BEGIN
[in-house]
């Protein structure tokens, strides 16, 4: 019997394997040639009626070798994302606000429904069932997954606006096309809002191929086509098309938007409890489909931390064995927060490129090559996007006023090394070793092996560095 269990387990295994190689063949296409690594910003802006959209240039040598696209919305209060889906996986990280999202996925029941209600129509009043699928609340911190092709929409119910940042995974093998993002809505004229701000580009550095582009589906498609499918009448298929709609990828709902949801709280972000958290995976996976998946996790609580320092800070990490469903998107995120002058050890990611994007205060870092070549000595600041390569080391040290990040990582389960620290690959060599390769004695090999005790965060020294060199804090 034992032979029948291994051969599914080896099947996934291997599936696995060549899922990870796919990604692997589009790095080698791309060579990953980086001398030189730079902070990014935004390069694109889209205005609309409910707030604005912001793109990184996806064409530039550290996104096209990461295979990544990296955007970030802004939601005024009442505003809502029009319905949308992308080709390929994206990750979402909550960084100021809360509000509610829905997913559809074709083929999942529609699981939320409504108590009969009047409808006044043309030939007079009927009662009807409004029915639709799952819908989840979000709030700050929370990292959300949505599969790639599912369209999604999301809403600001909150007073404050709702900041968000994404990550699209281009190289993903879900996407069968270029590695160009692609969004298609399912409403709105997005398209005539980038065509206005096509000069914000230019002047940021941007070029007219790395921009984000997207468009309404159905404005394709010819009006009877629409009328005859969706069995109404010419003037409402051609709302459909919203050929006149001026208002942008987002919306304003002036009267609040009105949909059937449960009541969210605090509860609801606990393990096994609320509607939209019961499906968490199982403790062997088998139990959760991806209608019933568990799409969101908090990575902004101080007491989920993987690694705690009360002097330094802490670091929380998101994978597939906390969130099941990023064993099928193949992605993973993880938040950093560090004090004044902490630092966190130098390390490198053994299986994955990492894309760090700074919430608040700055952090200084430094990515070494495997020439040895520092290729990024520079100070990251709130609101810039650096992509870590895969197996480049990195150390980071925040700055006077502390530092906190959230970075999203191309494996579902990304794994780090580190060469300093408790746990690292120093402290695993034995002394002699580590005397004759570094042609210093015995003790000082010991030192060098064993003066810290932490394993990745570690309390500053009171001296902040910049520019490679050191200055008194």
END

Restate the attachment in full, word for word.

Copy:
[in-house]
């Protein structure tokens, strides 16, 4: 019997394997040639009626070798994302606000429904069932997954606006096309809002191929086509098309938007409890489909931390064995927060490129090559996007006023090394070793092996560095 269990387990295994190689063949296409690594910003802006959209240039040598696209919305209060889906996986990280999202996925029941209600129509009043699928609340911190092709929409119910940042995974093998993002809505004229701000580009550095582009589906498609499918009448298929709609990828709902949801709280972000958290995976996976998946996790609580320092800070990490469903998107995120002058050890990611994007205060870092070549000595600041390569080391040290990040990582389960620290690959060599390769004695090999005790965060020294060199804090 034992032979029948291994051969599914080896099947996934291997599936696995060549899922990870796919990604692997589009790095080698791309060579990953980086001398030189730079902070990014935004390069694109889209205005609309409910707030604005912001793109990184996806064409530039550290996104096209990461295979990544990296955007970030802004939601005024009442505003809502029009319905949308992308080709390929994206990750979402909550960084100021809360509000509610829905997913559809074709083929999942529609699981939320409504108590009969009047409808006044043309030939007079009927009662009807409004029915639709799952819908989840979000709030700050929370990292959300949505599969790639599912369209999604999301809403600001909150007073404050709702900041968000994404990550699209281009190289993903879900996407069968270029590695160009692609969004298609399912409403709105997005398209005539980038065509206005096509000069914000230019002047940021941007070029007219790395921009984000997207468009309404159905404005394709010819009006009877629409009328005859969706069995109404010419003037409402051609709302459909919203050929006149001026208002942008987002919306304003002036009267609040009105949909059937449960009541969210605090509860609801606990393990096994609320509607939209019961499906968490199982403790062997088998139990959760991806209608019933568990799409969101908090990575902004101080007491989920993987690694705690009360002097330094802490670091929380998101994978597939906390969130099941990023064993099928193949992605993973993880938040950093560090004090004044902490630092966190130098390390490198053994299986994955990492894309760090700074919430608040700055952090200084430094990515070494495997020439040895520092290729990024520079100070990251709130609101810039650096992509870590895969197996480049990195150390980071925040700055006077502390530092906190959230970075999203191309494996579902990304794994780090580190060469300093408790746990690292120093402290695993034995002394002699580590005397004759570094042609210093015995003790000082010991030192060098064993003066810290932490394993990745570690309390500053009171001296902040910049520019490679050191200055008194």